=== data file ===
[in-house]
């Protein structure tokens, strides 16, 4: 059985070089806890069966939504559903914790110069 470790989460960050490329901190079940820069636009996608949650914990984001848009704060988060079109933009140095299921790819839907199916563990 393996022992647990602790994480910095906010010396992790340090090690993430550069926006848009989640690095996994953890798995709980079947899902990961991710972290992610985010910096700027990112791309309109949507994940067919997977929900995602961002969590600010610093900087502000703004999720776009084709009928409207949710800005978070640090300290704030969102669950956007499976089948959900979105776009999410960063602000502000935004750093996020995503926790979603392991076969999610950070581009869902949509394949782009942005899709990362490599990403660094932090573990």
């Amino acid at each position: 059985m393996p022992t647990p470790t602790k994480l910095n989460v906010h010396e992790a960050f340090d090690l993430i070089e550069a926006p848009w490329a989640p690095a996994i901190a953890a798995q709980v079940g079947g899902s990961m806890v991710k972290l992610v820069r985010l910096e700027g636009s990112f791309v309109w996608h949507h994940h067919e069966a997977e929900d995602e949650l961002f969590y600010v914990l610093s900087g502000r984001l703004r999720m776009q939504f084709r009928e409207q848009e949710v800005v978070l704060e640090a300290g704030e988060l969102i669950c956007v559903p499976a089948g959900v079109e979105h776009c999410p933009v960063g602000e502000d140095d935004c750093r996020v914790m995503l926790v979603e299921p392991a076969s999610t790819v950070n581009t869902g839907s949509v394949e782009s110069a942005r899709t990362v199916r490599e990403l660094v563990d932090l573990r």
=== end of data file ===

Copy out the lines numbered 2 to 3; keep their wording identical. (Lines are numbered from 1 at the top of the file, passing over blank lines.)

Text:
């Protein structure tokens, strides 16, 4: 059985070089806890069966939504559903914790110069 470790989460960050490329901190079940820069636009996608949650914990984001848009704060988060079109933009140095299921790819839907199916563990 393996022992647990602790994480910095906010010396992790340090090690993430550069926006848009989640690095996994953890798995709980079947899902990961991710972290992610985010910096700027990112791309309109949507994940067919997977929900995602961002969590600010610093900087502000703004999720776009084709009928409207949710800005978070640090300290704030969102669950956007499976089948959900979105776009999410960063602000502000935004750093996020995503926790979603392991076969999610950070581009869902949509394949782009942005899709990362490599990403660094932090573990």
């Amino acid at each position: 059985m393996p022992t647990p470790t602790k994480l910095n989460v906010h010396e992790a960050f340090d090690l993430i070089e550069a926006p848009w490329a989640p690095a996994i901190a953890a798995q709980v079940g079947g899902s990961m806890v991710k972290l992610v820069r985010l910096e700027g636009s990112f791309v309109w996608h949507h994940h067919e069966a997977e929900d995602e949650l961002f969590y600010v914990l610093s900087g502000r984001l703004r999720m776009q939504f084709r009928e409207q848009e949710v800005v978070l704060e640090a300290g704030e988060l969102i669950c956007v559903p499976a089948g959900v079109e979105h776009c999410p933009v960063g602000e502000d140095d935004c750093r996020v914790m995503l926790v979603e299921p392991a076969s999610t790819v950070n581009t869902g839907s949509v394949e782009s110069a942005r899709t990362v199916r490599e990403l660094v563990d932090l573990r």